This tone reminded me in part of Tony Martin’s Lolly Scramble.

This was also another book I stumbled upon via the ABC Listen app.

Read Alice Pung’s Books

This story does not begin on a boat. Nor does it contain any wild swans or falling leaves.

In a wonderland called Footscray, a girl named Alice and her Chinese-Cambodian family pursue the Australian Dream – Asian style. Armed with an ocker accent, Alice dives head- first into schooling, romance and the getting of wisdom. Her mother becomes an Aussie battler – an outworker, that is. Her father embraces the miracle of franchising and opens an electrical-appliance store. And every day her grandmother blesses Father Government for giving old people money.

Unpolished Gem is a book rich in comedy, a loving and irreverent portrait of a family, its everyday struggles and bittersweet triumphs. With it, Australian writing gains an unforgettable new voice.

I came upon Alice Pung’s book Unpolished Gem via the ABC Listen app. I was interested in Pung’s work after hearing her episode of the Earshot podcast, Greetings from Footscray.

Although there are books, such as First They Killed My Father, which address life in Cambodia under Pol Pot, Pung’s book shares of life after Cambodia. It provides great insight into the clash of cultures and the challenges faced by refugees. What I enjoyed most was honest self-deprecating humour which carried throughout.

Replied to Writing Myself Into Existence | Dr. Ian O’Byrne (Dr. Ian O’Byrne | Literacy, technology, and education)

In her book, The Art of Memoir, Karr shares “an incomplete checklist to stave off dread” as a way that she approaches the process. From this, I culled the following guidance.

  • Find your voice – Write what you know. Be yourself. This is a challenge and one that I struggle with up to this day. Hence the point of this post, even with the amount that I’ve already written.
  • Inner conflict drives the story – We often struggle with two opposing motivations in our heads. These may be based on beliefs, needs, or the viewpoints of others. Try to unpack that in your writing.
  • Use the tools of the trade – Show as opposed to telling as you fill your writing with sensory language, metaphors, images, and details. From a blogging perspective, embed multimodal content (links, images, figures, GIFs, video).
  • Go meta – Meta means about the thing itself. Seeing the situation from a higher perspective instead of from within the situation, like being self-aware. Consider the impact of your actions and writing, as opposed to simply acting it out.
  • Tell all parts of the story – Find the beginning, middle, and end of your story. Readers expect to find each of these pieces as they engage and connect. From a blogging perspective, this will mean that you may need to chunk content.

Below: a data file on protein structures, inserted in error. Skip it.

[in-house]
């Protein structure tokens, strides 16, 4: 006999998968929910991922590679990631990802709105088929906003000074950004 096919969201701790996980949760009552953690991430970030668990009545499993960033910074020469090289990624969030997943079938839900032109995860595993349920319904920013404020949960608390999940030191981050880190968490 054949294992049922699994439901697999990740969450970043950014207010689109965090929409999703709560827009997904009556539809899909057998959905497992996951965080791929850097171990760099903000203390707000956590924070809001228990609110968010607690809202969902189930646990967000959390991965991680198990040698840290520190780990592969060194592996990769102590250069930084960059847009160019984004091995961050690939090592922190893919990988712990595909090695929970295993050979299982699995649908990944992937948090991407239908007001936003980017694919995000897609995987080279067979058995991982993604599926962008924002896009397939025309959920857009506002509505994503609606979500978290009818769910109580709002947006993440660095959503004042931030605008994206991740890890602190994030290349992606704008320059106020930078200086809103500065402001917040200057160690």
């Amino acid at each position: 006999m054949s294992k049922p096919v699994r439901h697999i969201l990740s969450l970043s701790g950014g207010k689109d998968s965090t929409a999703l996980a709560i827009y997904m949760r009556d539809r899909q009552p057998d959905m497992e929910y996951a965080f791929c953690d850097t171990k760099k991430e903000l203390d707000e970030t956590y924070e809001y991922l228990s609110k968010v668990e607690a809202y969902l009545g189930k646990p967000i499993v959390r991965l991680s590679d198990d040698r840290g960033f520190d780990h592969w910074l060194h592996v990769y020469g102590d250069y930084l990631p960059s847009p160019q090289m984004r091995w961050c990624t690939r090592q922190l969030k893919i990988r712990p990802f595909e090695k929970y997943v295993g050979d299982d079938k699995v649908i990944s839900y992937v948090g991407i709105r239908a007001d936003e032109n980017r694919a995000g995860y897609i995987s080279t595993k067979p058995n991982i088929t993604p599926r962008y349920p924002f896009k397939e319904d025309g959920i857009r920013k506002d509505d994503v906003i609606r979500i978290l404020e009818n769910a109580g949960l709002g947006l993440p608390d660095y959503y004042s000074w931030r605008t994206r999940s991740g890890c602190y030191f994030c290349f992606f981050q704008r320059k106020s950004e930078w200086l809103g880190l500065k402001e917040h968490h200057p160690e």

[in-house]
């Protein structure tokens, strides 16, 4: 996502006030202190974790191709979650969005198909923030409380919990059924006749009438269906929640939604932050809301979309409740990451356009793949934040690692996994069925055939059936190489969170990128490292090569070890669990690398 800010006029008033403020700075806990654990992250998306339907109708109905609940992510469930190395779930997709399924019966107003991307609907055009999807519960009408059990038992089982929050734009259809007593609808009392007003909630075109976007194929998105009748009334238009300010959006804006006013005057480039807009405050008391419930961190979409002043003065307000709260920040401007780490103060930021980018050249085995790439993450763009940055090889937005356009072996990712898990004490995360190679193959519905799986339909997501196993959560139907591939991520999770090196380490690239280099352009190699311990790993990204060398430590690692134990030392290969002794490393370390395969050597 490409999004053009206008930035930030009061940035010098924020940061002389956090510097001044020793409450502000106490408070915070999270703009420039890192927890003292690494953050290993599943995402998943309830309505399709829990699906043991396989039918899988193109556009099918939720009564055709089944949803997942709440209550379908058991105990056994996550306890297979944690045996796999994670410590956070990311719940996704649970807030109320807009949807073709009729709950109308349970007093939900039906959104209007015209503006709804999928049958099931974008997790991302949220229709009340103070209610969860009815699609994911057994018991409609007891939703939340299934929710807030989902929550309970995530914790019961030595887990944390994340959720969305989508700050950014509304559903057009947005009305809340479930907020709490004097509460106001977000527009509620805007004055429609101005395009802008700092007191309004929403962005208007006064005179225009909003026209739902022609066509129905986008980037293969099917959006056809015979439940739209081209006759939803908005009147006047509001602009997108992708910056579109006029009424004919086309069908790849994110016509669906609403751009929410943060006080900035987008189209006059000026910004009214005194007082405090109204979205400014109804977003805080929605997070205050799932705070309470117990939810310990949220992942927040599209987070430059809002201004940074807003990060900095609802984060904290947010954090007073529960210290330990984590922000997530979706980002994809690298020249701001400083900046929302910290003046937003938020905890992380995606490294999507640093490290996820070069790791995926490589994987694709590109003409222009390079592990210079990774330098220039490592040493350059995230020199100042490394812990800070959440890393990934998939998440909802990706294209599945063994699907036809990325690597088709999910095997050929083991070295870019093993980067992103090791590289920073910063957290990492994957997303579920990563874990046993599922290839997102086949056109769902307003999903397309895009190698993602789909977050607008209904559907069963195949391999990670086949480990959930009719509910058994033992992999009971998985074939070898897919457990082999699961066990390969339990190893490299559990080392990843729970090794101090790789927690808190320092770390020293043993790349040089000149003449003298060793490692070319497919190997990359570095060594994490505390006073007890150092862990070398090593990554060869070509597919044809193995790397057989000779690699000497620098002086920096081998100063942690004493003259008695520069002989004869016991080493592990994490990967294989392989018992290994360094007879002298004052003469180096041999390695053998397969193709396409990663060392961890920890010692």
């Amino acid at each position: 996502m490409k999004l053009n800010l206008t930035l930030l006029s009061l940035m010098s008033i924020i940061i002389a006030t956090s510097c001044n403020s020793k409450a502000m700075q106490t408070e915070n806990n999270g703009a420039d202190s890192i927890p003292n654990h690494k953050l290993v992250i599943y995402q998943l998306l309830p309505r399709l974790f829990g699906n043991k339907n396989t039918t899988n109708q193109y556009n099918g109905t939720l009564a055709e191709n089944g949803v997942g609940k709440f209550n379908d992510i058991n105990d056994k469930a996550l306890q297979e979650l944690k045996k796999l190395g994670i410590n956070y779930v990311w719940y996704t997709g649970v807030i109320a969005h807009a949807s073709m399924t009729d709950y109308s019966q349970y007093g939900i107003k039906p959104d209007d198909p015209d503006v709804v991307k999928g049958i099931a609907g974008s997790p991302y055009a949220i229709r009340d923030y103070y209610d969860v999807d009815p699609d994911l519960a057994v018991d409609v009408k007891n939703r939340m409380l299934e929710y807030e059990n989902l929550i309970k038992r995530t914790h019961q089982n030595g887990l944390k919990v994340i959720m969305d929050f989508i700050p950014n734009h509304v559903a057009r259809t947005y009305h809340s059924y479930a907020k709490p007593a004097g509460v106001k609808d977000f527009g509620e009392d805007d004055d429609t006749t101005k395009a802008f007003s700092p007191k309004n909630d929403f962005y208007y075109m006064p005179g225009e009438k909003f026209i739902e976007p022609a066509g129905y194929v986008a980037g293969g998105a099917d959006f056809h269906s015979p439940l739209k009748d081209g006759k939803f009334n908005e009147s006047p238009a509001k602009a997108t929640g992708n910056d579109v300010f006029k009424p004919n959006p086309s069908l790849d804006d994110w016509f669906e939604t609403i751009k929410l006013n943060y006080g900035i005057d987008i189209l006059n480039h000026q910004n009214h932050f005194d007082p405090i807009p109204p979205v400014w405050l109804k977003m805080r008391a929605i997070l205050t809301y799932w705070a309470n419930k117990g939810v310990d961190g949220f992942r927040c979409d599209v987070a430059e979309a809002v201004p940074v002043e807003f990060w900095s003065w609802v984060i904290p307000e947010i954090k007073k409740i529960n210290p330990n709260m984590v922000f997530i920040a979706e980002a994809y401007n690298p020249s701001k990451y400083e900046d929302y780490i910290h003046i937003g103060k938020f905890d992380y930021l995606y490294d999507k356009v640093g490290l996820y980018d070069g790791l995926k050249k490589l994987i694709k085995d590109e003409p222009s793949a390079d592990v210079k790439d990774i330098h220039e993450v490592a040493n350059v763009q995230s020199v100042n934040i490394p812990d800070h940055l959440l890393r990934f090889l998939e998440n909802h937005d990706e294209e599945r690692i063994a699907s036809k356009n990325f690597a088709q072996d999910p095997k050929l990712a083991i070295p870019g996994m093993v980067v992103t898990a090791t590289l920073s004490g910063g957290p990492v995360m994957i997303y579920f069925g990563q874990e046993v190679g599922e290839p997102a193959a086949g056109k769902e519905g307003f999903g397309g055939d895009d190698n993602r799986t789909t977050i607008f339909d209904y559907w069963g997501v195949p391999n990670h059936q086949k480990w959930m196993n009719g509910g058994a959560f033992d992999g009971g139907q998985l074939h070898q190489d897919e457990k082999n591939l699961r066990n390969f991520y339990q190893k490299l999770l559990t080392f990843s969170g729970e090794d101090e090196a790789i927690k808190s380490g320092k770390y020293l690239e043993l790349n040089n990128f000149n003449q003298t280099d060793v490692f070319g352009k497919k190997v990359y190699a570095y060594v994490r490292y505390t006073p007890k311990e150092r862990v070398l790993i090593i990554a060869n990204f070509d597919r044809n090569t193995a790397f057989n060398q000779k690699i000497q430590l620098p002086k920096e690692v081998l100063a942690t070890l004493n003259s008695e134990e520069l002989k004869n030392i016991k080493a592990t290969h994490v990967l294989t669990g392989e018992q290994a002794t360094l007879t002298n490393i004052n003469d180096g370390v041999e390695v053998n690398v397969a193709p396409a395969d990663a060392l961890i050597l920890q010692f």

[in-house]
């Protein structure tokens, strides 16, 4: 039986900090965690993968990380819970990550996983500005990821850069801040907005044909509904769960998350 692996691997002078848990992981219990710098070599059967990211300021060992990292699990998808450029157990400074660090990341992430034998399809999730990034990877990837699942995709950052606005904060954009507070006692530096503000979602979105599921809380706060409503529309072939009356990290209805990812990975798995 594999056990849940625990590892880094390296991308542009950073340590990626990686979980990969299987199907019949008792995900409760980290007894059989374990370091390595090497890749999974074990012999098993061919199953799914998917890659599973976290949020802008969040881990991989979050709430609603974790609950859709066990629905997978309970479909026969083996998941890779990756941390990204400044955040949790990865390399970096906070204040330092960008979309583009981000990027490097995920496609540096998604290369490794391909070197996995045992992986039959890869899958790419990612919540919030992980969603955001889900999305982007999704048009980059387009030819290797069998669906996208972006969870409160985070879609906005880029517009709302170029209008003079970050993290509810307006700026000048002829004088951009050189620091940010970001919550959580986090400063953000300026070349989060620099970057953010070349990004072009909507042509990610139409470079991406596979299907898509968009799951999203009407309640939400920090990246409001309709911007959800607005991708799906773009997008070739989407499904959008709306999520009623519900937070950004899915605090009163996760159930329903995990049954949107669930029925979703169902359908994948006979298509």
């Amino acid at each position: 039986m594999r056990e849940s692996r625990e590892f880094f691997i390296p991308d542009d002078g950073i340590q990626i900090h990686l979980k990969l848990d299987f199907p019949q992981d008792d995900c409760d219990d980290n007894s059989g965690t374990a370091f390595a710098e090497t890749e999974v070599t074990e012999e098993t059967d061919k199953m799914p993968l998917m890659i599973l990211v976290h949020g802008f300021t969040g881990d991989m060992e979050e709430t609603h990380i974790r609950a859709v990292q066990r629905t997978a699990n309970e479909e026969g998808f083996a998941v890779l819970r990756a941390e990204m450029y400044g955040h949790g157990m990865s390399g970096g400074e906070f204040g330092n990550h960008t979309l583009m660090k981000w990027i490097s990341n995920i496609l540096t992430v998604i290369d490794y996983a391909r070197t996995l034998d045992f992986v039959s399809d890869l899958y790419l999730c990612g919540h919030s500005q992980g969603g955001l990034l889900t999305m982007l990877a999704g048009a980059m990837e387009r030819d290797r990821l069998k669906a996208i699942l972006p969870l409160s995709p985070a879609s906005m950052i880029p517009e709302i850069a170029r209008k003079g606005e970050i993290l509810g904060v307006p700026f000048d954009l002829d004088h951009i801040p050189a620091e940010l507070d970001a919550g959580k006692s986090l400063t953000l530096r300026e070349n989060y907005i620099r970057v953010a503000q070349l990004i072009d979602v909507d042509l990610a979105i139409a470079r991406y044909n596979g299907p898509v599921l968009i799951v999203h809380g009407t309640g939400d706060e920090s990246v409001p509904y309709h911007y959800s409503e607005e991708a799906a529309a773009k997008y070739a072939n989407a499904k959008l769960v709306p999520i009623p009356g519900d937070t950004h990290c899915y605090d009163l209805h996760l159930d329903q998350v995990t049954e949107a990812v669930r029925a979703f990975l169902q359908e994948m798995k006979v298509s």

• Revise, revise, revise – The first draft is almost always crap. Commit yourself to constantly improving your writing to make every word count.
  • Strive for honesty, not truth – Don’t lie to your audience. Don’t lie to yourself. Dishonesty and performative actions will stick out for all to see. If you have trauma, neglect, or sorrow to contend with, be a human and reckon with it.
Ian, I really enjoyed this reflection. I really enjoy writing my short reflections associated with my newsletter, however I usually struggle with the balance of what to share. I particularly like Mary Karr’s message to ‘strive for honesty’:

Strive for honesty, not truth – Don’t lie to your audience. Don’t lie to yourself. Dishonesty and performative actions will stick out for all to see. If you have trauma, neglect, or sorrow to contend with, be a human and reckon with it.

I have also been thinking about identity and memoir while digging into the work of Beau Miles.

Bookmarked Mary Trump and the most shocking family secrets (BBC)

From Capote to Houellebecq, BD Hyman to Margaret Salinger, these are people who wrote not just their own stories but other people’s stories, sacrificing their family lives for a writer’s pleasure in getting published. Yet it doesn’t seem, in most cases, to have made them happy. Did they get what they wanted? To borrow the saying of St Teresa from which Truman Capote took the title of his scandalous work, more tears are shed over answered prayers than unanswered ones.

On the back of Mary Trump’s tell-all memoir about her family, including Donald, John Self explores a number of other past exposes involving JD Salinger, Bette Davis, Michel Houellebecq, Truman Capote. AS Byatt and Margaret Drabble